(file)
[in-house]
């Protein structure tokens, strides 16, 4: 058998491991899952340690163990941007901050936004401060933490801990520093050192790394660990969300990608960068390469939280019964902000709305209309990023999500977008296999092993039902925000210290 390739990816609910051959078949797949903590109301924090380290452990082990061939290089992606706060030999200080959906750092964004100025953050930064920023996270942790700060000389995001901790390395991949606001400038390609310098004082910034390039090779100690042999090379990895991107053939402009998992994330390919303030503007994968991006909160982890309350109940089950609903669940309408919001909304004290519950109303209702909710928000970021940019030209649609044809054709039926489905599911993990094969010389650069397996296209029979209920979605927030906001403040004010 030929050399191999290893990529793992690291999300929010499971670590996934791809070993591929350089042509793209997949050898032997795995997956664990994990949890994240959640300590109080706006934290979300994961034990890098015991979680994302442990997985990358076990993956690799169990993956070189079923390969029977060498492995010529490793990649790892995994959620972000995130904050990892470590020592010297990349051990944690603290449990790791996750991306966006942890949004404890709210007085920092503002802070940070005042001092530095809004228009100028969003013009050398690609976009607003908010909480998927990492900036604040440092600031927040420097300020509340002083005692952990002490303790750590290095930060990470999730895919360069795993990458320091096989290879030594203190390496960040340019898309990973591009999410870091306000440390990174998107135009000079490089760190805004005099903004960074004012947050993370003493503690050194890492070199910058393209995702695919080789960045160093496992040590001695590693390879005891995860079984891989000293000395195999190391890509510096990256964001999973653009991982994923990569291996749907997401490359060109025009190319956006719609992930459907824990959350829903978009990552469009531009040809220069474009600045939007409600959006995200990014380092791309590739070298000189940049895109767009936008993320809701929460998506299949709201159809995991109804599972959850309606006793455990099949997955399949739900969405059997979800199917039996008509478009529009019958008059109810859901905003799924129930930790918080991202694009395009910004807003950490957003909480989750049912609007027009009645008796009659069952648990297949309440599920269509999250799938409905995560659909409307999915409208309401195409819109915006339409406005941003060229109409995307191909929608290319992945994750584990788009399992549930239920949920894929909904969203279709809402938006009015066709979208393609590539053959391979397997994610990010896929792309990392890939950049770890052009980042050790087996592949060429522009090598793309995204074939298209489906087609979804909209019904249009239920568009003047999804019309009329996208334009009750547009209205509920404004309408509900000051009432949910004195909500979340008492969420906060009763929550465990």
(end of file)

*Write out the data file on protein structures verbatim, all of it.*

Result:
[in-house]
């Protein structure tokens, strides 16, 4: 058998491991899952340690163990941007901050936004401060933490801990520093050192790394660990969300990608960068390469939280019964902000709305209309990023999500977008296999092993039902925000210290 390739990816609910051959078949797949903590109301924090380290452990082990061939290089992606706060030999200080959906750092964004100025953050930064920023996270942790700060000389995001901790390395991949606001400038390609310098004082910034390039090779100690042999090379990895991107053939402009998992994330390919303030503007994968991006909160982890309350109940089950609903669940309408919001909304004290519950109303209702909710928000970021940019030209649609044809054709039926489905599911993990094969010389650069397996296209029979209920979605927030906001403040004010 030929050399191999290893990529793992690291999300929010499971670590996934791809070993591929350089042509793209997949050898032997795995997956664990994990949890994240959640300590109080706006934290979300994961034990890098015991979680994302442990997985990358076990993956690799169990993956070189079923390969029977060498492995010529490793990649790892995994959620972000995130904050990892470590020592010297990349051990944690603290449990790791996750991306966006942890949004404890709210007085920092503002802070940070005042001092530095809004228009100028969003013009050398690609976009607003908010909480998927990492900036604040440092600031927040420097300020509340002083005692952990002490303790750590290095930060990470999730895919360069795993990458320091096989290879030594203190390496960040340019898309990973591009999410870091306000440390990174998107135009000079490089760190805004005099903004960074004012947050993370003493503690050194890492070199910058393209995702695919080789960045160093496992040590001695590693390879005891995860079984891989000293000395195999190391890509510096990256964001999973653009991982994923990569291996749907997401490359060109025009190319956006719609992930459907824990959350829903978009990552469009531009040809220069474009600045939007409600959006995200990014380092791309590739070298000189940049895109767009936008993320809701929460998506299949709201159809995991109804599972959850309606006793455990099949997955399949739900969405059997979800199917039996008509478009529009019958008059109810859901905003799924129930930790918080991202694009395009910004807003950490957003909480989750049912609007027009009645008796009659069952648990297949309440599920269509999250799938409905995560659909409307999915409208309401195409819109915006339409406005941003060229109409995307191909929608290319992945994750584990788009399992549930239920949920894929909904969203279709809402938006009015066709979208393609590539053959391979397997994610990010896929792309990392890939950049770890052009980042050790087996592949060429522009090598793309995204074939298209489906087609979804909209019904249009239920568009003047999804019309009329996208334009009750547009209205509920404004309408509900000051009432949910004195909500979340008492969420906060009763929550465990």